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Today I resigned. My boss did not take it well. He locked me out of my company email and informed me that he wanted me to work strict office hours during my notice period of 1 week. (9-5 is unheard-of at my company and this is obviously just to inconvenience me). He also sent me a letter to my other email informing me that I'm being fired, and sent it as well to the recruiting company that originally placed me. Because I sent my resignation from my company email, it's difficult to contest the facts as he's presenting them since I don't have access to that email (In retrospect I should have sent it from, or cc'd, my personal email).

The only other co-worker who regularly works in the office is about to start a holiday that will run through my notice period. To be honest, my boss' reaction is such that I don't really feel safe working alone with him in the office for a week.

How can I find out my status and if I am expected to come in next week?

The letter already states that he won't provide any recommendation OR verification of employment (which I'm pretty sure is illegal), but given his reputation and my industry I will not need his recommendation to find other opportunities.

EDIT: I am in the UK, in case that affects anyone's answers.

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    Correct me if I'm wrong, but I know that resignations should be handed in on a piece of paper (not email) because they need to have your signature on them. – Radu Murzea Jun 27 '14 at 20:22
  • @Radu Hmm, I'd never heard that. – buildsucceeded Jun 27 '14 at 20:35
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    I don't know UK law that well, but in the U.S., being fired actually puts you on better legal footing. Also, your payroll tax documents should be able to satisfy anyone's need for proof of employment. Gut it out, unless you are in actual physical danger. If you are threatened, call the authorities (police) immediately. – Wesley Long Jun 27 '14 at 20:38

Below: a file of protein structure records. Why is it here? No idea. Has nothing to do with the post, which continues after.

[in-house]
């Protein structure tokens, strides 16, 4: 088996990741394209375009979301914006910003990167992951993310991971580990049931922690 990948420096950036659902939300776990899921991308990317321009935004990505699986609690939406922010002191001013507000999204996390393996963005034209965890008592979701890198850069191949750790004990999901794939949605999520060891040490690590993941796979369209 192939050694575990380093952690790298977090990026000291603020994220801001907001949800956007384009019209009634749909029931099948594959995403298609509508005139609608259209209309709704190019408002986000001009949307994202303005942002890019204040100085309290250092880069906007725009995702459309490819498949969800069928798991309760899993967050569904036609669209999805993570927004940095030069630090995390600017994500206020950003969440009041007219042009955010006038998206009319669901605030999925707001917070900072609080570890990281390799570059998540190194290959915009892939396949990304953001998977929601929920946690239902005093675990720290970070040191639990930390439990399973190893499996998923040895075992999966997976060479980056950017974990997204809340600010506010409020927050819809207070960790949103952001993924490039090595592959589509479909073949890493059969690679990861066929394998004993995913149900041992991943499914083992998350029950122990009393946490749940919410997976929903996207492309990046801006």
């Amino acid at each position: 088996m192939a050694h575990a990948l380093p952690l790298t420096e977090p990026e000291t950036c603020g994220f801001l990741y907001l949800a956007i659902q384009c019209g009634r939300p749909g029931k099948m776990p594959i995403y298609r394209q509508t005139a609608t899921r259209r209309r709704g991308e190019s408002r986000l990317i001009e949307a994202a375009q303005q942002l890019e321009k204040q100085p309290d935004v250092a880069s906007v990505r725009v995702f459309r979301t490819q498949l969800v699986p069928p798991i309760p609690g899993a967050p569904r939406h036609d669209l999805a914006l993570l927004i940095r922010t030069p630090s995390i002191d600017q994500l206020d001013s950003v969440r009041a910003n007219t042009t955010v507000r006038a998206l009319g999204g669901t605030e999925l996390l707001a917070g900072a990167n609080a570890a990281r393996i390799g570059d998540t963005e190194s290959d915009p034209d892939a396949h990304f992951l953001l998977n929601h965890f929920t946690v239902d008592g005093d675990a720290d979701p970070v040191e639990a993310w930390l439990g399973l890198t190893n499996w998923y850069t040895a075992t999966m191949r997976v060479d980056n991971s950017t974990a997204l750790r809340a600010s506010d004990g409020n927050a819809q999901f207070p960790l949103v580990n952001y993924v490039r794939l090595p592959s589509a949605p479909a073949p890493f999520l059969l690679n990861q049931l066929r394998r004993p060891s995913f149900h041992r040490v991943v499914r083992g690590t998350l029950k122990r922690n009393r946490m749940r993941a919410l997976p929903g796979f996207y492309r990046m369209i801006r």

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    Talk to a lawyer immediately and get your options cleared up before you go back. I can recommend a good employment lawyer I used for 15 yeas while in the UK, but that's something I can't put out here as it's not appropriate - so contact me directly if you want that information. Otherwise good luck, and my suggestion is that if you feel unsafe, make sure appropriate authorities (police, friends, etc) know this and where you are. – Preet Sangha Jun 27 '14 at 20:51
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    Comments removed. Take extended discussions to The Workplace Chat. – Monica Cellio Jun 27 '14 at 22:49
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This sound like retaliation to me.

I would contact the HR department of your company immediately. Did the recruiting company believe you or your boss? I would contact their HR department as well, possibly.

I would also consider finding an employment legal advisor.

I have never heard of being required to work after being locked out of a company's resources (physical or digital). In my experience, either you are expect to leave immediately (happens when you leave for a large competitor, usually) or you work a notice period.

The only scenario I can think of where you would not have access is if you are being let go with notice, but 'free to go' - in the sense that you don't have to come in and you collect pay as a form of severance package. I see this most often in mass-terminations, or countries where you legally are required to give notice.

  • Oh, if only we had an HR department. We have an MD, and four other employees. Well, now three. – buildsucceeded Jun 27 '14 at 20:31
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    Size Doesn't make any difference all company's have to have legal procedures for discipline - by doing this he has effectively shot him self in the foot not following procedures makes the dismissal automatically unfair IE he would automatically lose at tribunal. Smaller companies do get a bye for some minor things but grossly failing to abide by the spirit of the law is not accepted. – Pepone Jun 27 '14 at 22:03